Disclosure: I received this complimentary product through the Homeschool Review Crew.
Pursued to Eternity by John Riley sounded like quite an interesting book when I read the description. It sounded like quite a few topics pulled together into an adventure, so I signed up to receive a copy of the book. I thought I might read it aloud to my family, but when the book arrived (yes, he sent a physical copy to us here in New Zealand!), I saw that it would not work well as a read-aloud for us.
Several stories are put together into one story here. The first chapter is the author’s musings about God and time. He narrates the book through the eyes of a fictitious man, whose brother was an atheist. After that first chapter of introductory material about God’s work with mankind at various times throughout history, he tells a story about hunting dinosaurs in what is now Kenya, and then relates the story of the Exodus from the point of view of an Egyptian girl who kept a diary. After that, he switches to the present.
Alan and Conner Bridges joined their entire family for Thanksgiving Dinner. After dinner, the brothers had a discussion about God and why Conner believed in God and the Bible. Conner presented many good reasons for the truth of the Bible to his atheist brother. Later in the day, Alan announced that he was going to Kenya to explore for oil.
Conner was a high school biology teacher. He was required to teach evolution, and forbidden to mention Creation—but he found ways, even so, to plant doubts in his students’ minds. Soon, his students were building a website with questions that pointed out weak spots in the evolutionary theory. Eighteen pages of the book are devoted to those questions! Of course, the school board could not handle this questioning, and Conner was forced to resign. Meanwhile, Alan was finding some very interesting things in Kenya—what did those findings mean for his soul, and for Conner’s students’ questions?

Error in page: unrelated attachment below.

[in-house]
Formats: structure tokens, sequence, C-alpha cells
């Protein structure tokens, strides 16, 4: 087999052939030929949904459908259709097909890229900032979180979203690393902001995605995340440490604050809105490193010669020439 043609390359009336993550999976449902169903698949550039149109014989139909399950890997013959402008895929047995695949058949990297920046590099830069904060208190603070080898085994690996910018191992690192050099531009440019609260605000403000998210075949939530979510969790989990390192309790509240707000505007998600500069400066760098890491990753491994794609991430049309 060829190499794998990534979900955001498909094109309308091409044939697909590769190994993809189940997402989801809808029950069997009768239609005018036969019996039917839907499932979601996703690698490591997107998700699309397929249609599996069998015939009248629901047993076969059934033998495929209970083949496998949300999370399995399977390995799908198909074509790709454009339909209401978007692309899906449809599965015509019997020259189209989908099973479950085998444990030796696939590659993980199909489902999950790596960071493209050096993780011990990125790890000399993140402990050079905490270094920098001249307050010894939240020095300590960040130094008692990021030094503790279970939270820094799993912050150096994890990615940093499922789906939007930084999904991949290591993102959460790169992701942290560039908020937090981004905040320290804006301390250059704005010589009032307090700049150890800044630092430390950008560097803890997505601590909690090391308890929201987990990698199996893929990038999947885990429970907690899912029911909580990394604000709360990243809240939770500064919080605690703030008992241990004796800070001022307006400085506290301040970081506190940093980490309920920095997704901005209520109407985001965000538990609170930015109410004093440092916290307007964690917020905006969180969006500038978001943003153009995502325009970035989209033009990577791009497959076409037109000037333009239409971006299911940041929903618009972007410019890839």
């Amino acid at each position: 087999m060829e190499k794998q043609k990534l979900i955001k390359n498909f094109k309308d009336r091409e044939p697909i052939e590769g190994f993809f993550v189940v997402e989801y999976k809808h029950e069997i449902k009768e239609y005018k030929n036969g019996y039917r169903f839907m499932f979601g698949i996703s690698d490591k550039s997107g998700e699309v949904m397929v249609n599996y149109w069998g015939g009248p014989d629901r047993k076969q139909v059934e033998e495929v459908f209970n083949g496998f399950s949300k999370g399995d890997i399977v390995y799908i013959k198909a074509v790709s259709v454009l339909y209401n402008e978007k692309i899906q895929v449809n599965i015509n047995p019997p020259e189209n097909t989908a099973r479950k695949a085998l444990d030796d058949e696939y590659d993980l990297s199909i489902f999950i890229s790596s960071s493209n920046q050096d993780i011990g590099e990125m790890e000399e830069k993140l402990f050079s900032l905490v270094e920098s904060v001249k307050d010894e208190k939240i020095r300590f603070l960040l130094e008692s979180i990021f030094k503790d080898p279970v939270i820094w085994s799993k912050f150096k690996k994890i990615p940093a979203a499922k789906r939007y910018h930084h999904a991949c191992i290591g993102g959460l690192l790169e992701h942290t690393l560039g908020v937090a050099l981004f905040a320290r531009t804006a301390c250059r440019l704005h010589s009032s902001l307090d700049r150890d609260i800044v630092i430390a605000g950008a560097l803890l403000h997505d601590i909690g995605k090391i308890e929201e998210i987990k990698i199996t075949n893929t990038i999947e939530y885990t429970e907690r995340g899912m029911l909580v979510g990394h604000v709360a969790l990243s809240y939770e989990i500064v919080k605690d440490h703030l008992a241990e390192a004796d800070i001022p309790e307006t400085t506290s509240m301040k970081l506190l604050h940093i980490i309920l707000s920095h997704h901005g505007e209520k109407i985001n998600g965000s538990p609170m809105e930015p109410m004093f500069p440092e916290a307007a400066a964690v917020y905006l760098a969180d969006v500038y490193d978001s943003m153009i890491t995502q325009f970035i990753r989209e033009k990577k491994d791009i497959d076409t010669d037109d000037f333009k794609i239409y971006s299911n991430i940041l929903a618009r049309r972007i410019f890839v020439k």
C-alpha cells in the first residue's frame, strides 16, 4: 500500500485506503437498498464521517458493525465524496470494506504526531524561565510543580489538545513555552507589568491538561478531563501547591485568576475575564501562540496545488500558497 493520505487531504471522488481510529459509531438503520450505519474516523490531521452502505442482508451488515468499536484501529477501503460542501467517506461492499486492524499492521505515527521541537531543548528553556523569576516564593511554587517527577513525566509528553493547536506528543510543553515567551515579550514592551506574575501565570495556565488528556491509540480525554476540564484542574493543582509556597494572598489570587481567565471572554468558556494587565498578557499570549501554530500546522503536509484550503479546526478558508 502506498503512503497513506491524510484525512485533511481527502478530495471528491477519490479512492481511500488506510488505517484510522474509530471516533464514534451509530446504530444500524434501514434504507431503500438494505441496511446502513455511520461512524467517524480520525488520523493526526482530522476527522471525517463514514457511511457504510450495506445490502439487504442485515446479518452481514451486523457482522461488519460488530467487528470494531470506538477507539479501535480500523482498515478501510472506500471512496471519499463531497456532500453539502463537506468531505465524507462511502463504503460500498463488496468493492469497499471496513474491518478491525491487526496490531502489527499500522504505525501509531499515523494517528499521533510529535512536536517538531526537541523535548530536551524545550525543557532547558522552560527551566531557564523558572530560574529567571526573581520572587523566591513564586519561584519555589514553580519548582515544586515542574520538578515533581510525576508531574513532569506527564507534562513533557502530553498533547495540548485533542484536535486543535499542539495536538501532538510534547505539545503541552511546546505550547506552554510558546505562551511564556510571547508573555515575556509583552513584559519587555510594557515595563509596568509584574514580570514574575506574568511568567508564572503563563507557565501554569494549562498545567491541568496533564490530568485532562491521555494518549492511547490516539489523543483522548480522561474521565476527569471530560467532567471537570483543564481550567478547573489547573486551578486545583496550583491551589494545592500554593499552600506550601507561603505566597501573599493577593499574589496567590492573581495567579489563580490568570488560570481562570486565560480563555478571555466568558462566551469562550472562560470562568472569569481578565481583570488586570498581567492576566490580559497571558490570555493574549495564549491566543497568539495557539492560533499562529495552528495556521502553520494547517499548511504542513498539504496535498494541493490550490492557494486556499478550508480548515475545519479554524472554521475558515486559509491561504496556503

I found this book a bit disjointed. Almost too many topics are presented to be a cohesive story. The author does pull things together somewhat at the end, but the continuity of the story is broken up by many lists of facts. Also, I found even the adventure parts of the story to be somewhat dry, told in a passive tone of voice. I do like the drawings that are at the beginning of each chapter! The book itself is an ordinary softcover, a very nice size to hold while reading.
John Riley has put together a Creation Apologetics course that is on SchoolhouseTeachers.com. It looks quite interesting. It consists of video lessons with worksheets. I just watched parts of one of the lessons, and he has a variety of speakers, in many different settings. This course looks like it would be very encouraging, and would strengthen teenager’s faith in the truth of the Bible.
Upper teens who are interesting in the Creation/evolution debate would likely find Pursued to Eternity interesting. To see what other families thought about this book, click on the image below. I plan to check out some of the other reviews, because I’m quite curious what other people thought of this book.